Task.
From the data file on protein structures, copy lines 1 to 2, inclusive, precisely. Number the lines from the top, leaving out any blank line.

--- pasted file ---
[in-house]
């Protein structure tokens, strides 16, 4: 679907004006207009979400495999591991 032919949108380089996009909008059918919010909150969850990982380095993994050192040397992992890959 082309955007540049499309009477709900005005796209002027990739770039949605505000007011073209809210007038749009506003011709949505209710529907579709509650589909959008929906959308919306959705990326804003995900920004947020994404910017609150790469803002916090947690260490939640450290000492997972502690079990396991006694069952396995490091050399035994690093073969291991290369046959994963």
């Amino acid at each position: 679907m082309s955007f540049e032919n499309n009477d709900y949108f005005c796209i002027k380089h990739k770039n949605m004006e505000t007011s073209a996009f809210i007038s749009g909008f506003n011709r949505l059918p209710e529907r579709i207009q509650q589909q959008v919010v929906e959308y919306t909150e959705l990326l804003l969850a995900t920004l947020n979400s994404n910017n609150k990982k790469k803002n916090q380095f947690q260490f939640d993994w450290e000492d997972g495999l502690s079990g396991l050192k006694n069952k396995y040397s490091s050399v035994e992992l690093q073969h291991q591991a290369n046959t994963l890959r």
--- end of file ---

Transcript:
[in-house]
């Protein structure tokens, strides 16, 4: 679907004006207009979400495999591991 032919949108380089996009909008059918919010909150969850990982380095993994050192040397992992890959 082309955007540049499309009477709900005005796209002027990739770039949605505000007011073209809210007038749009506003011709949505209710529907579709509650589909959008929906959308919306959705990326804003995900920004947020994404910017609150790469803002916090947690260490939640450290000492997972502690079990396991006694069952396995490091050399035994690093073969291991290369046959994963």